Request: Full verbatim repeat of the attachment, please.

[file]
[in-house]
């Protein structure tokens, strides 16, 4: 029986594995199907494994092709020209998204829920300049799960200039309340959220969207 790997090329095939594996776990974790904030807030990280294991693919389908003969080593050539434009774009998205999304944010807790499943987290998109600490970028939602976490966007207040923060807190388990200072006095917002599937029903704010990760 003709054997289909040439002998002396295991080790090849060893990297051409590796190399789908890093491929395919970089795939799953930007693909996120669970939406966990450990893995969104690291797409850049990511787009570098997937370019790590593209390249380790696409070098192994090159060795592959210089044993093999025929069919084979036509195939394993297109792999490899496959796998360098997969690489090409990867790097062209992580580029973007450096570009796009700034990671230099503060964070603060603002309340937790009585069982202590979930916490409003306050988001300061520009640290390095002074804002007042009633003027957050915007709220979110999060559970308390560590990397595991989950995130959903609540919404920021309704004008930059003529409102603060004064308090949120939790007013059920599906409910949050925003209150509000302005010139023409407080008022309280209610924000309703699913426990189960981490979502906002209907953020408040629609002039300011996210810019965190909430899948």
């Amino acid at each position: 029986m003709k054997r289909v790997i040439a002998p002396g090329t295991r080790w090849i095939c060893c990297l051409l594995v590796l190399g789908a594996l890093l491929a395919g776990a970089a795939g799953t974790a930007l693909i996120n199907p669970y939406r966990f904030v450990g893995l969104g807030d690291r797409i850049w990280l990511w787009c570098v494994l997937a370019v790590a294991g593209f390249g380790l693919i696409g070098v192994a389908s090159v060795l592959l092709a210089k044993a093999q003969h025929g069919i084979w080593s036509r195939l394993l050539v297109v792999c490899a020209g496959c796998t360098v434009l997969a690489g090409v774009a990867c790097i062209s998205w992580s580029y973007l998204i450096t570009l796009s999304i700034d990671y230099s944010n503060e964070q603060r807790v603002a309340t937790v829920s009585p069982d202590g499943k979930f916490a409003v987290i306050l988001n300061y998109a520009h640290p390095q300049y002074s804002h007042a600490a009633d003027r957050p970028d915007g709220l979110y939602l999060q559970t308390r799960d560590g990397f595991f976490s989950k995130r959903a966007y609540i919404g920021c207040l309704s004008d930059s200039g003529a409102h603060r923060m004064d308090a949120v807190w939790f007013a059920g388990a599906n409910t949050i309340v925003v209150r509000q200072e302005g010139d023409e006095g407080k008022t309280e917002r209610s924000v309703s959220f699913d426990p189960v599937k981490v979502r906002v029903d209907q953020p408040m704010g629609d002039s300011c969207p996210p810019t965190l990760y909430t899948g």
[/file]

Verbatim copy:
[in-house]
């Protein structure tokens, strides 16, 4: 029986594995199907494994092709020209998204829920300049799960200039309340959220969207 790997090329095939594996776990974790904030807030990280294991693919389908003969080593050539434009774009998205999304944010807790499943987290998109600490970028939602976490966007207040923060807190388990200072006095917002599937029903704010990760 003709054997289909040439002998002396295991080790090849060893990297051409590796190399789908890093491929395919970089795939799953930007693909996120669970939406966990450990893995969104690291797409850049990511787009570098997937370019790590593209390249380790696409070098192994090159060795592959210089044993093999025929069919084979036509195939394993297109792999490899496959796998360098997969690489090409990867790097062209992580580029973007450096570009796009700034990671230099503060964070603060603002309340937790009585069982202590979930916490409003306050988001300061520009640290390095002074804002007042009633003027957050915007709220979110999060559970308390560590990397595991989950995130959903609540919404920021309704004008930059003529409102603060004064308090949120939790007013059920599906409910949050925003209150509000302005010139023409407080008022309280209610924000309703699913426990189960981490979502906002209907953020408040629609002039300011996210810019965190909430899948």
């Amino acid at each position: 029986m003709k054997r289909v790997i040439a002998p002396g090329t295991r080790w090849i095939c060893c990297l051409l594995v590796l190399g789908a594996l890093l491929a395919g776990a970089a795939g799953t974790a930007l693909i996120n199907p669970y939406r966990f904030v450990g893995l969104g807030d690291r797409i850049w990280l990511w787009c570098v494994l997937a370019v790590a294991g593209f390249g380790l693919i696409g070098v192994a389908s090159v060795l592959l092709a210089k044993a093999q003969h025929g069919i084979w080593s036509r195939l394993l050539v297109v792999c490899a020209g496959c796998t360098v434009l997969a690489g090409v774009a990867c790097i062209s998205w992580s580029y973007l998204i450096t570009l796009s999304i700034d990671y230099s944010n503060e964070q603060r807790v603002a309340t937790v829920s009585p069982d202590g499943k979930f916490a409003v987290i306050l988001n300061y998109a520009h640290p390095q300049y002074s804002h007042a600490a009633d003027r957050p970028d915007g709220l979110y939602l999060q559970t308390r799960d560590g990397f595991f976490s989950k995130r959903a966007y609540i919404g920021c207040l309704s004008d930059s200039g003529a409102h603060r923060m004064d308090a949120v807190w939790f007013a059920g388990a599906n409910t949050i309340v925003v209150r509000q200072e302005g010139d023409e006095g407080k008022t309280e917002r209610s924000v309703s959220f699913d426990p189960v599937k981490v979502r906002v029903d209907q953020p408040m704010g629609d002039s300011c969207p996210p810019t965190l990760y909430t899948g």